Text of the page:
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The city of New York as well as the landscapes surrounding Red Oak, Iowa
have for many years been significant places for both of us.
Looking back and watching them from afar give new meaning to old classics.
Happy 4h of July 2021 !
Ron & Andreas

"The Star-Spangled Banner" sung by Andreas Jaeggi
O say can you see, by the dawn's early light,
What so proudly we hailed at the twilight's last gleaming,
Whose broad stripes and bright stars through the perilous fight,
O'er the ramparts we watched, were so gallantly streaming?
And the rocket's red glare, the bombs bursting in air,
Gave proof through the night that our flag was still there;
O say does that star-spangled banner yet wave
O'er the land of the free and the home of the brave?

On September 14, 1814, a 35-year-old lawyer and amateur poet Francis Scott Key pens a poem which is later set to music and in 1931 becomes America's national anthem, "The Star-Spangled Banner".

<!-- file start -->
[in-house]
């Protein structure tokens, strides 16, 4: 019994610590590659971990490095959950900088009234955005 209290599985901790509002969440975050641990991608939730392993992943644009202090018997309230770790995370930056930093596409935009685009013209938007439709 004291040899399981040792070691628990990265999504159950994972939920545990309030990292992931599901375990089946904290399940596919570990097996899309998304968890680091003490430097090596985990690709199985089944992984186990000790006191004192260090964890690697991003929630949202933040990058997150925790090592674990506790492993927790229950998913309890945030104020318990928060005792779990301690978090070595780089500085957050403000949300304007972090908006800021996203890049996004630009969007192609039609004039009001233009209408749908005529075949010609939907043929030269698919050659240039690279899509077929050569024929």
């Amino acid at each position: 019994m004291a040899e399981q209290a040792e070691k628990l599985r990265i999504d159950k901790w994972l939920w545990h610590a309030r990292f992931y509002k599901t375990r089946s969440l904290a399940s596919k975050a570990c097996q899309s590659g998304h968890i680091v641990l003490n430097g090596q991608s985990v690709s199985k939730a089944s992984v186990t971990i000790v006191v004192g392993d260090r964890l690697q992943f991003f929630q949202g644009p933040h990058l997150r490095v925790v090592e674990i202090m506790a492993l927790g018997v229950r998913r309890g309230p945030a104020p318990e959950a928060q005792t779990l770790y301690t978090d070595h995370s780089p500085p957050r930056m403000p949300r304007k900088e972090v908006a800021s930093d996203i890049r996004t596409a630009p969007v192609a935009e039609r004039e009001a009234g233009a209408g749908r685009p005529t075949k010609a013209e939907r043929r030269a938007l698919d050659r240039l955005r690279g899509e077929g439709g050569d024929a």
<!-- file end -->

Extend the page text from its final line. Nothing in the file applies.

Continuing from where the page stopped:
The poem, originally titled "The Defence of Fort M'Henry", was written after Key witnessed the Maryland fort being bombarded by the British during the War of 1812.

The poem was set to the tune of a popular British song written by John Stafford Smith for the Anacreontic Society, a men's social club in London. "To Anacreon in Heaven" (or "The Anacreontic Song"), with various lyrics, was already popular in the United States. This setting, renamed "The Star-Spangled Banner", soon became a well-known U.S. patriotic song. With a range of 19 semitones, it is known for being very difficult to sing. Although the poem has four stanzas, only the first is commonly sung today.

"Cityscapes: New York", paintings by Andreas Jaeggi
Landscape photos by Ron Rubey